Tuesday, December 1, 2015

Little Black Slippers

Those of you following along will have noticed that 2015 has been a difficult year in "Bateyland".  Significant change has invaded every aspect of our family's life.  At the same time, there have been moments that left me in slack-jawed wonder and deep appreciation.
My lack of "mountains to climb" and "adventures to pursue" has been a recurrent theme, at least in my head, for most of my 40's.  I've felt "adrift", particularly in the last couple of years. Answering "Ok...what now?" has been impossible.

Enter a pair of little black slippers, the stretchy, satin looking kind that seem very popular with ladies from cradle to grave. 

This particular pair was adorning the feet of a rather quiet, much younger coworker.  Everything "ankles up" was standard dress code (slacks, etc.). Most would never have noticed that they weren't flats, but we all know I'm not most.  To my hyper-observant mind, they may as well have been chartreuse rather than black.  My sense of humor generally takes over from here.   I made some passing, good-natured jab about her "dress code violation".  She responded that she was "tired of her heels".  I considered this a completely valid reason for wearing them then and every other day for that matter.  I don't know how you ladies don't end up crippled by those things in the first place.

While "Black Slipper Girl" (which we'll abbreviate as "BSG") and I didn't become "friends", we were henceforth "friendly acquaintances".  Hellos in the hall, brief small talk on occasion, and that was that.  At least that's what we thought.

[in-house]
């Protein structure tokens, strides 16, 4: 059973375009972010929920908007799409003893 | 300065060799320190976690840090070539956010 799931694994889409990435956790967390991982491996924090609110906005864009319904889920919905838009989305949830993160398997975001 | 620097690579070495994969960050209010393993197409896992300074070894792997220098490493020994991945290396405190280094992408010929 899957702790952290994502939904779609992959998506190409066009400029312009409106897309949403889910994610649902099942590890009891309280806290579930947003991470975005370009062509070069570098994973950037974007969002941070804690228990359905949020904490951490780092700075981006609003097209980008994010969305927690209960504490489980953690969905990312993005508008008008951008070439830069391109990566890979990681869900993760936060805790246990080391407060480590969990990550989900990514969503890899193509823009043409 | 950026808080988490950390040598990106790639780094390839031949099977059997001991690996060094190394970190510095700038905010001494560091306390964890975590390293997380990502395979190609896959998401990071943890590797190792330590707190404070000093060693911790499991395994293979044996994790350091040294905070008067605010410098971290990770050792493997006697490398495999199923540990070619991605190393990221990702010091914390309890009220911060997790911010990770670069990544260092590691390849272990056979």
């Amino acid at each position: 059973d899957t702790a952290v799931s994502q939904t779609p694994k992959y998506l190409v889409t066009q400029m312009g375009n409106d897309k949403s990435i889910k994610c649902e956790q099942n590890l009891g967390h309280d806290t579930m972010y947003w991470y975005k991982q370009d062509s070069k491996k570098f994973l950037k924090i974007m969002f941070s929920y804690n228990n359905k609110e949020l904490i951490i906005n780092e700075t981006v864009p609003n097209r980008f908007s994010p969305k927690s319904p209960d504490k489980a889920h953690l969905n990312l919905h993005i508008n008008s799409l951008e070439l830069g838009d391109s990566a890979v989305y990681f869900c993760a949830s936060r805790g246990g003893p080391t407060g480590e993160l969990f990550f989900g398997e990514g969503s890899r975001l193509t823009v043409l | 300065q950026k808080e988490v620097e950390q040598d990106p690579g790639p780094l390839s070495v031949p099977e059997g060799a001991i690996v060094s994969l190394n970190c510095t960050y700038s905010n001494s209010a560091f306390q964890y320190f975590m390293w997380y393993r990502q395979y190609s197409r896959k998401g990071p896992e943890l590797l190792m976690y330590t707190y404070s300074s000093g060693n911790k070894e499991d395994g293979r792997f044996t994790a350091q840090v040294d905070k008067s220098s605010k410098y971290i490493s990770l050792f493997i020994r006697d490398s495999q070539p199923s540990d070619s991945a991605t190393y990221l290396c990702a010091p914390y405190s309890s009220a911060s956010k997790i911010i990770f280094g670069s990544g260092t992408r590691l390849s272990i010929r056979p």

A few weeks ago, BSG and I encountered each other in the cafeteria.  This time she requested a brief, private conversation.  One of her "little ones", her youngest has been diagnosed with Autism.  They've caught it at the perfect age to make the greatest impact. Coincidentally, they caught it in her at the same time we caught it in Nathan.  We talked a bit.  She received the same offer of support that all "newly diagnosed parents" get from us and my cel number.  We chatted a bit that day via instant message as well.

A little later, an unexpected text from an unknown number arrived.  There she was, a very close copy of her mommy in miniature, with big, deep, soulful eyes.  Even in a picture, those eyes give a glimpse of the "high-octane" intellect Autism is thinly veiling.  The picture made it impossible not to fall in love with its subject instantaneously.  Her tribe had found her.  No matter what life may bring her, she is not alone.  She is "of my tribe", Nathan's tribe, Josh's tribe, Blake's tribe, the tribal roster is long.  She has her loving, supporting family, and now she has her tribe.

In our original "private talk" BSG and I firmly agreed that neither of us believe in coincidence.  We share a common belief in God's Providence.  A seemingly chance encounter between a pair of little black slippers and an old Autistic guy with a strange sense of humor placed us on a collision course that will benefit both families.
All I have learned growing up "undiagnosable", but unquestionably different, all I've learned from the brilliant health and mental health professionals in our journey with Nathan, all the techniques designed for and taught to us by brilliant educators in two states, our whole body of experience, and our hearts themselves are open and available to BSG, her husband, her relatives, and later her children.  In my quest for accomplishments and adventures, I'd completely overlooked something far more crucial.  Purpose.

Purpose is the only thing that can give any meaning to life's difficulties and pain.  It makes the suffering in both Nathan's and my journey valuable and useful.  Purpose is the bond that makes us a tribe.  Purpose ensures that those dealing with the brutal impact of a new diagnosis know they aren't "alone in the cold".  Goals, accomplishments, and adventures  can do none of this.

Purpose changes everything.  Purpose brings my life's real value into focus.  Purpose makes a random encounter with a young mom in little black slippers tangible proof of God's Providence

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